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Ssquiggle

Ssquiggle@books.solarpunk.moe

Joined 1 year, 3 months ago

hellooooooo.

they/them

i like reading and imagining beautiful futures.

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Ssquiggle's books

Currently Reading

2024 Reading Goal

33% complete! Ssquiggle has read 4 of 12 books.

Andreas Malm: How to Blow up a Pipeline (2020, Verso Books) 3 stars

Why resisting climate change means combatting the fossil fuel industry

The science on climate change …

Maybe better suited to newcomers

2 stars

My number one critique of this book is that it had so many opportunities to share and relate revolutionary movements throughout history to the climate movement, and it did not. Even worse, there were parts of the book that critiqued attacks on oil pipelines in the SWANA region that were connected to local anti-imperialist movements, without drawing the connection between anti imperialism and the climate movement (embarrassing, frankly).

That said, I think the book is a fine introduction to the idea that violence in the form of property destruction is a legitimate action to take, although I wish the book made a stronger case to the idea of armed resistance in the pursuit of national democracy and socialism. I also think the last chapter of the book was the strongest, since it offered good critiques of climate doomerism.

Anyway, I shouldn't be surprised lol, but whatever, it was fine.

Agustina Bazterrica, Sarah Moses: Tender Is the Flesh (Paperback, 2020, Scribner) 4 stars

Working at the local processing plant, Marcos is in the business of slaughtering humans —though …

Brutal for the sake of being brutal

3 stars

This book made me feel disgusted in a way that a book has never made me feel. It was really fascinating, and upsetting, and I'm glad it's over. I'm not a huge fan of the horror genre, so perhaps it wasn't for me. But, as brutal as this book was, and how clearly allegorical it was, it surprisingly did not have a lot to say beyond "imagine what it would be like if we had industrialized meat but made from humans". Maybe it did say something more than that (it did seem to touch on the topic of how we so easily can dehumanize others), but I didn't grasp it. ANYWAY, it was okay, thanks TikTok for the recommendation.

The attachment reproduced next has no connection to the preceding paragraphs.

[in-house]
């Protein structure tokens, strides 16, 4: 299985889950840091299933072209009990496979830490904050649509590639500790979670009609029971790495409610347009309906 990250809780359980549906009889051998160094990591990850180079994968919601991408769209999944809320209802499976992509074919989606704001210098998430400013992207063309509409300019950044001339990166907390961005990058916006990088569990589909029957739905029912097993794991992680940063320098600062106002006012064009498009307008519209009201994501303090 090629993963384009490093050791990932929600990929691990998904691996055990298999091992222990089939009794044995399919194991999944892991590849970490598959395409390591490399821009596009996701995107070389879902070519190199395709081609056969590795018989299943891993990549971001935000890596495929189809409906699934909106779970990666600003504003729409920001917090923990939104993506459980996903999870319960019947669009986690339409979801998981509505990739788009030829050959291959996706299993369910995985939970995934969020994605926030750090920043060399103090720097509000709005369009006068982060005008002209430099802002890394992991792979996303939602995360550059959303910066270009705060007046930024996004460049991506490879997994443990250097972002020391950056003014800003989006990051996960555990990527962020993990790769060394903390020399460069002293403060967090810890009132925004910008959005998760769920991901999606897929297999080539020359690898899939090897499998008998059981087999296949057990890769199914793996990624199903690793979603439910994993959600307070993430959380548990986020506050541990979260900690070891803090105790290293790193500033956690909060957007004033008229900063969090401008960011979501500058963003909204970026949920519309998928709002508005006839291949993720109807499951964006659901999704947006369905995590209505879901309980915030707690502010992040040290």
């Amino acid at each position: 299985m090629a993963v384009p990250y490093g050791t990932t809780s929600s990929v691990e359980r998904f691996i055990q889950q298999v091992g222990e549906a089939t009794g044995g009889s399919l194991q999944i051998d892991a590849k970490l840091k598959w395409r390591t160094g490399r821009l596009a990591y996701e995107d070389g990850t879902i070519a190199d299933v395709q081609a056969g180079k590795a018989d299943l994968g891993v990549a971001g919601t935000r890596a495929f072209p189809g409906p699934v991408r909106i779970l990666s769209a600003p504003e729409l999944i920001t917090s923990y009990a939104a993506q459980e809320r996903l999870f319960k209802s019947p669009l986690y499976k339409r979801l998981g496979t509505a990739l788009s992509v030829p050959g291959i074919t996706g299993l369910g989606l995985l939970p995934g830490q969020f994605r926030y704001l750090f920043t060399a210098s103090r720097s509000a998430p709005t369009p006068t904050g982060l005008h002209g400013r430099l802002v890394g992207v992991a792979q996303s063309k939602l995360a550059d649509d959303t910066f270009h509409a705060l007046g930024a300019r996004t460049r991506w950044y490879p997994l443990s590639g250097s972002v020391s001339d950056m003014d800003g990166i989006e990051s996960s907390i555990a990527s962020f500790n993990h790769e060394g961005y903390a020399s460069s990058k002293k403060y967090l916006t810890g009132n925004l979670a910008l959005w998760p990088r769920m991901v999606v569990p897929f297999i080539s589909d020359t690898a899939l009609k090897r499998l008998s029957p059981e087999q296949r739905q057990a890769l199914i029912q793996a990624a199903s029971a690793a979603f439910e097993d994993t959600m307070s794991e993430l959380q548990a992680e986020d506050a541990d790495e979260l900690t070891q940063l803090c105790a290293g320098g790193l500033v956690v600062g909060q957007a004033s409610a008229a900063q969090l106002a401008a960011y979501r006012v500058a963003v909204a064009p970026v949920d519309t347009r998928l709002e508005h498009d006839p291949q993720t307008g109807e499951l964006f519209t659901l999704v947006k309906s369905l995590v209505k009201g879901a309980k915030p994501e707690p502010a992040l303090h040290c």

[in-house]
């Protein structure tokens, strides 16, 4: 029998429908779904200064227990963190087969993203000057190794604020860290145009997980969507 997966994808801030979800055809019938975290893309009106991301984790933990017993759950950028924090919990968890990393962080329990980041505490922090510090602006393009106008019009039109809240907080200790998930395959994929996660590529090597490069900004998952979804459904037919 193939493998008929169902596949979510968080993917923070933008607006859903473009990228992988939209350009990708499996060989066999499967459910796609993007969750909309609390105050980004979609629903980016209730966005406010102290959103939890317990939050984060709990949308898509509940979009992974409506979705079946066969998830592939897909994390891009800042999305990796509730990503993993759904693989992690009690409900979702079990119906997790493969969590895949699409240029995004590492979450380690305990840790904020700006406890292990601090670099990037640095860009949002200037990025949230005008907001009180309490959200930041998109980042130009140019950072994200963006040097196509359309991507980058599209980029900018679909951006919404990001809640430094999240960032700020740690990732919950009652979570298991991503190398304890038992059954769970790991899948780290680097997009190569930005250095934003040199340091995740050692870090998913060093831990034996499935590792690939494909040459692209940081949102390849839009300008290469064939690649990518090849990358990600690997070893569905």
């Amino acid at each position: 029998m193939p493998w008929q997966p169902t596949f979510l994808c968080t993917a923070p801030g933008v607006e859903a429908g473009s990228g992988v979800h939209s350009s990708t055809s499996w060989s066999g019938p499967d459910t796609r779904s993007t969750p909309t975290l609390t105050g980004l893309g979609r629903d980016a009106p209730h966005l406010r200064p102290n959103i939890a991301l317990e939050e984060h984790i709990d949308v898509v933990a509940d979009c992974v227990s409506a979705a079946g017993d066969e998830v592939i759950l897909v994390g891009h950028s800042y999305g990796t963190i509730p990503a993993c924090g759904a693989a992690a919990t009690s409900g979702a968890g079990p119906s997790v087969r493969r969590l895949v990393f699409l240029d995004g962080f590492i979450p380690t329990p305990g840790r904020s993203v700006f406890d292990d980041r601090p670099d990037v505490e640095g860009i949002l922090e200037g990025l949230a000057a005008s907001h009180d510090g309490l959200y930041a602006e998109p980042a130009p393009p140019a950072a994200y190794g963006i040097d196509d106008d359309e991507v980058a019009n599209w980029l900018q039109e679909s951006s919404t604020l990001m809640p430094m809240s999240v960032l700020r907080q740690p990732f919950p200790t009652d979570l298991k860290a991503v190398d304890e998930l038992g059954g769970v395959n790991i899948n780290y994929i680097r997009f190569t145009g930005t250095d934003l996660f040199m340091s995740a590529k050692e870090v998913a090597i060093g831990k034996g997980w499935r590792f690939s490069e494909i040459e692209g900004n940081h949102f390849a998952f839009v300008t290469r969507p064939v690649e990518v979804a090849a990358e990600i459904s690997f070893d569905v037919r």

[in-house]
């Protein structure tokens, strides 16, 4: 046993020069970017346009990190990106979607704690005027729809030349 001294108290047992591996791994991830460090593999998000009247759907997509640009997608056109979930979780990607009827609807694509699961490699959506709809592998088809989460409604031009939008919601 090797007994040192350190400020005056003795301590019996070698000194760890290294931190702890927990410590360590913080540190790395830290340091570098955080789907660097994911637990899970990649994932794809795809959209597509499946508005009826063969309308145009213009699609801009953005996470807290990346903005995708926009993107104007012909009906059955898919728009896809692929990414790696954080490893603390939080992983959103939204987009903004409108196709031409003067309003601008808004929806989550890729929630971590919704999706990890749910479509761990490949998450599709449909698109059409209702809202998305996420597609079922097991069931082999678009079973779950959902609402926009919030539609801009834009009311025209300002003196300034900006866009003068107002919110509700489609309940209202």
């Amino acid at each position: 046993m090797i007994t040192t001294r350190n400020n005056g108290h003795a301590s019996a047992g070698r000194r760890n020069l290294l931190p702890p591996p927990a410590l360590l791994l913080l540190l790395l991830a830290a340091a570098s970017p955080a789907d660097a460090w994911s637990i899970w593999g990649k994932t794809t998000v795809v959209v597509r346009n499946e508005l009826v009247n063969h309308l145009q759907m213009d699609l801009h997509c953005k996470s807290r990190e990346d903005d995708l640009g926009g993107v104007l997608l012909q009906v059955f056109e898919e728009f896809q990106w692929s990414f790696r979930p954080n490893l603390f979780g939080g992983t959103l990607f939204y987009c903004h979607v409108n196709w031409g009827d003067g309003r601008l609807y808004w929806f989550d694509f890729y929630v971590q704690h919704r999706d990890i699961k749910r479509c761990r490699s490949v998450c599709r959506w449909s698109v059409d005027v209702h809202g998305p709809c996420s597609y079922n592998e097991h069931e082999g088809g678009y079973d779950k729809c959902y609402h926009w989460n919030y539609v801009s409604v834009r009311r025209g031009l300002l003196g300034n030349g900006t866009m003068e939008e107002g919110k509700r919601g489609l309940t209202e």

Gina Apostol: Insurrecto (2018, HighBridge Audio) 4 stars

"Histories and personalities collide in this literary tour-de-force about the Philippines' present and America's past …

Dizzying and keleidoscopic portrait of the Philippines

4 stars

The first part of this book was utterly confusing, with how it shifted perspectives and time periods with each chapter. This book made me feel a lot of things - I felt recognition in all of those peculiarities of being Filipino, the heaviness of that experience, but also the joyful resilience. It's odd reading a book that spoke so frankly of the US genocide against the Filipino people, when that's something I never learned in school as an American, or even from my mother who is from the Philippines. I feel angry and sorrowful - when will we see justice? When will we have our own self determination? The book doesn't answer these questions beyond the simple fact that we must struggle for it ourselves, and expect it from no one, especially anyone posing as our "benevolent" saviors.

Assata Shakur: Assata (1987, Lawrence Hill Books) 5 stars

On May 2, 1973, Black Panther Assata Shakur (aka JoAnne Chesimard) lay in a hospital, …

Exhillerating and necessary!

5 stars

I am so glad my friend gave me this book to read. This book is so necessary for anyone involved in political organizing, community organizing, mutual aid, etc. There are so many lessons pertaining to the COINTPRO campaign against Assata and other Black revolutionaries. Her message is poignant and so optimistic, but also so grounded in a scientific and material understanding of our world.